There’s some interesting news in a healthcare improvement report issued today. Here’s a link to details of that report. It was issued by the Oregon Health Care Quality Corporation and the Oregon Association of Hospitals and Health Systems.
In short, OHSU Hospital and 13 other Oregon Hospitals were successful in achieving several significant hospital quality and safety measures including a reduction in readmissions, reduced crowding in the emergency room, and improved language services for patients.
One area of success that OHSU was particularly proud of was our achievement in reducing hospital readmissions following initial treatment for heart failure. Unfortunately, readmissions for heart failure patients within 30 days of discharge are quite common for various reasons including the presence of additional interfering disease issues, the need for patients to strictly follow orders, and complexities related to medications provided at discharge.
Over an 18-month period, OHSU and our partners focused on new methods to keep patients from having to return to the hospital. The efforts included, new methods for providing patient instructions, teaching patients how to monitor for problems and teaching them when to call for help, thereby partnering in their care.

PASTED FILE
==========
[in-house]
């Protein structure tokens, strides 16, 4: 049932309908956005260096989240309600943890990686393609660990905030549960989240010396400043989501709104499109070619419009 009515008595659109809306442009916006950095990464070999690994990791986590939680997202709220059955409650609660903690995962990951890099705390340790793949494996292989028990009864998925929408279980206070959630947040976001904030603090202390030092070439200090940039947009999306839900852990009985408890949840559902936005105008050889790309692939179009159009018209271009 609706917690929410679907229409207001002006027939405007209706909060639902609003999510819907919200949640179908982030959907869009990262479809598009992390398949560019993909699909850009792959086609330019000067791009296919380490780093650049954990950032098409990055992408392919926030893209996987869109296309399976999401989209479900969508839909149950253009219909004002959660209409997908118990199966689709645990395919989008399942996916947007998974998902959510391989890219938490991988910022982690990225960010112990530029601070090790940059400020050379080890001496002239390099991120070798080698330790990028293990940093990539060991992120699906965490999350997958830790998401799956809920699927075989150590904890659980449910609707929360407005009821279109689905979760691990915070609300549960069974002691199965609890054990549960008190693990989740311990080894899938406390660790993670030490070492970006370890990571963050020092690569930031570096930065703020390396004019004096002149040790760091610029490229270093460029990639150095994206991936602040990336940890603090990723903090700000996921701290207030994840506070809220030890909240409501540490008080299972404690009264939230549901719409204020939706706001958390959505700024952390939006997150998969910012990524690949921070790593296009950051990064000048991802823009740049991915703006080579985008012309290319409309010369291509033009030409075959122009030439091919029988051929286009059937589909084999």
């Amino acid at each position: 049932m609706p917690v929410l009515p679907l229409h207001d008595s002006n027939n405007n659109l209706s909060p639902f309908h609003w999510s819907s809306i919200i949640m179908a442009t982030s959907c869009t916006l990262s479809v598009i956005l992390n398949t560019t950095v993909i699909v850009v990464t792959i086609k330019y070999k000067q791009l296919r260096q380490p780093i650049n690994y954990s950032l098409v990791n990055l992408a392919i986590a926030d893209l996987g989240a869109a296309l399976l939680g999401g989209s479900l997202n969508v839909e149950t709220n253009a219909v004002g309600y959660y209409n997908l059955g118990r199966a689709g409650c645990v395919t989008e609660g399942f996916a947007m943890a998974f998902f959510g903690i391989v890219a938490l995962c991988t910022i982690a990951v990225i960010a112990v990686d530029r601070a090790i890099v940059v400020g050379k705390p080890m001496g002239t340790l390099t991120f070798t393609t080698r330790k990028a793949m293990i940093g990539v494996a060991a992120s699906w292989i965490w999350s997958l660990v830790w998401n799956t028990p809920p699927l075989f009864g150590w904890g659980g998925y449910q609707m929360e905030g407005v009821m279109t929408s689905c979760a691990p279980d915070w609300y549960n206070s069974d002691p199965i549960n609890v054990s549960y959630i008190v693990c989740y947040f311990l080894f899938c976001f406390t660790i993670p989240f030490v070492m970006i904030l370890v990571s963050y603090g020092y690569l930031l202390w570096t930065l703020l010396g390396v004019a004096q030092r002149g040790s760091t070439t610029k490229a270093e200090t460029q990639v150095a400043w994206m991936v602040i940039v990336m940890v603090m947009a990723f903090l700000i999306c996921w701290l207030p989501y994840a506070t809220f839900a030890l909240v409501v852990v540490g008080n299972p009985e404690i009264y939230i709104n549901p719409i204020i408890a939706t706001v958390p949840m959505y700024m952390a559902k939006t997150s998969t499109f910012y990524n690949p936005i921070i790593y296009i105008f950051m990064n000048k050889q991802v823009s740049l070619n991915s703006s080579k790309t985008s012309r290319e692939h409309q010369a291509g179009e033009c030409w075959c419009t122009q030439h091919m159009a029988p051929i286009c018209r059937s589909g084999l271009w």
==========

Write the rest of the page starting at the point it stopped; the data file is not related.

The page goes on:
By implementing several methods, OHSU was able to make a significant impact. Prior to this effort, our readmission rates for heart failure were about 27-28%. Since the beginning of the year, we are well below a 20% readmission rate which is very impressive when compared to national rates.
Here’s a graph that illustrates the data
An interesting side-note: The reduction of readmission rates is a significant focus of health reform. Hospitals that have high readmission rates will witness a cut in Medicare reimbursement rates. US News covered this issue in 2010.
I spoke with a group of OHSU involved providers recently about the effort.